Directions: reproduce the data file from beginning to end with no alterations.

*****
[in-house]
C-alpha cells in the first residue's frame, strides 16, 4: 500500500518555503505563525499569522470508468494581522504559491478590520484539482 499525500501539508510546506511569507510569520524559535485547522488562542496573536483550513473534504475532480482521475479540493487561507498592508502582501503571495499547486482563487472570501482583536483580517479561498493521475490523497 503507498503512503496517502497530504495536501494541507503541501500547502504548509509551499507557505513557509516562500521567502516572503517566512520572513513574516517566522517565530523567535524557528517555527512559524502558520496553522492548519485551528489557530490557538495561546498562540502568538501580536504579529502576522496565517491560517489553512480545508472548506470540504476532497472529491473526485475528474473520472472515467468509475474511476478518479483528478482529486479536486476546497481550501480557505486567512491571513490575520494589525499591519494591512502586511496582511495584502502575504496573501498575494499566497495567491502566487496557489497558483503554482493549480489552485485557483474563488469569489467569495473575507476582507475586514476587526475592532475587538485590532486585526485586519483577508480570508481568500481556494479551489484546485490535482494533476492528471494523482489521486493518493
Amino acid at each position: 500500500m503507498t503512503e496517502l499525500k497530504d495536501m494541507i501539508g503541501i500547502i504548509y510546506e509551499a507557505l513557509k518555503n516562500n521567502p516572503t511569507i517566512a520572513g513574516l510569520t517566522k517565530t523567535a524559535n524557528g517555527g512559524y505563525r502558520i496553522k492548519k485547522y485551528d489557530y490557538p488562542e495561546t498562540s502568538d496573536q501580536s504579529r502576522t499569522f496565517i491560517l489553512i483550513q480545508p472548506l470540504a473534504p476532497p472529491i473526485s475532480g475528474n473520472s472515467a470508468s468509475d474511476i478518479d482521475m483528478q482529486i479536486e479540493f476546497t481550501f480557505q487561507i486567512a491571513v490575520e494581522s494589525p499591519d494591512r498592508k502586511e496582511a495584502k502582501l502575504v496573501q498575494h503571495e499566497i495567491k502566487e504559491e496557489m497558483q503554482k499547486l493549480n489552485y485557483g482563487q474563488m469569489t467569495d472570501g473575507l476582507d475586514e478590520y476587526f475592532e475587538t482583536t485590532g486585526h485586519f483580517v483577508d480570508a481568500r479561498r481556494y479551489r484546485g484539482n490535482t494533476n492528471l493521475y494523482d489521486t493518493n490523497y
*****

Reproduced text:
[in-house]
C-alpha cells in the first residue's frame, strides 16, 4: 500500500518555503505563525499569522470508468494581522504559491478590520484539482 499525500501539508510546506511569507510569520524559535485547522488562542496573536483550513473534504475532480482521475479540493487561507498592508502582501503571495499547486482563487472570501482583536483580517479561498493521475490523497 503507498503512503496517502497530504495536501494541507503541501500547502504548509509551499507557505513557509516562500521567502516572503517566512520572513513574516517566522517565530523567535524557528517555527512559524502558520496553522492548519485551528489557530490557538495561546498562540502568538501580536504579529502576522496565517491560517489553512480545508472548506470540504476532497472529491473526485475528474473520472472515467468509475474511476478518479483528478482529486479536486476546497481550501480557505486567512491571513490575520494589525499591519494591512502586511496582511495584502502575504496573501498575494499566497495567491502566487496557489497558483503554482493549480489552485485557483474563488469569489467569495473575507476582507475586514476587526475592532475587538485590532486585526485586519483577508480570508481568500481556494479551489484546485490535482494533476492528471494523482489521486493518493
Amino acid at each position: 500500500m503507498t503512503e496517502l499525500k497530504d495536501m494541507i501539508g503541501i500547502i504548509y510546506e509551499a507557505l513557509k518555503n516562500n521567502p516572503t511569507i517566512a520572513g513574516l510569520t517566522k517565530t523567535a524559535n524557528g517555527g512559524y505563525r502558520i496553522k492548519k485547522y485551528d489557530y490557538p488562542e495561546t498562540s502568538d496573536q501580536s504579529r502576522t499569522f496565517i491560517l489553512i483550513q480545508p472548506l470540504a473534504p476532497p472529491i473526485s475532480g475528474n473520472s472515467a470508468s468509475d474511476i478518479d482521475m483528478q482529486i479536486e479540493f476546497t481550501f480557505q487561507i486567512a491571513v490575520e494581522s494589525p499591519d494591512r498592508k502586511e496582511a495584502k502582501l502575504v496573501q498575494h503571495e499566497i495567491k502566487e504559491e496557489m497558483q503554482k499547486l493549480n489552485y485557483g482563487q474563488m469569489t467569495d472570501g473575507l476582507d475586514e478590520y476587526f475592532e475587538t482583536t485590532g486585526h485586519f483580517v483577508d480570508a481568500r479561498r481556494y479551489r484546485g484539482n490535482t494533476n492528471l493521475y494523482d489521486t493518493n490523497y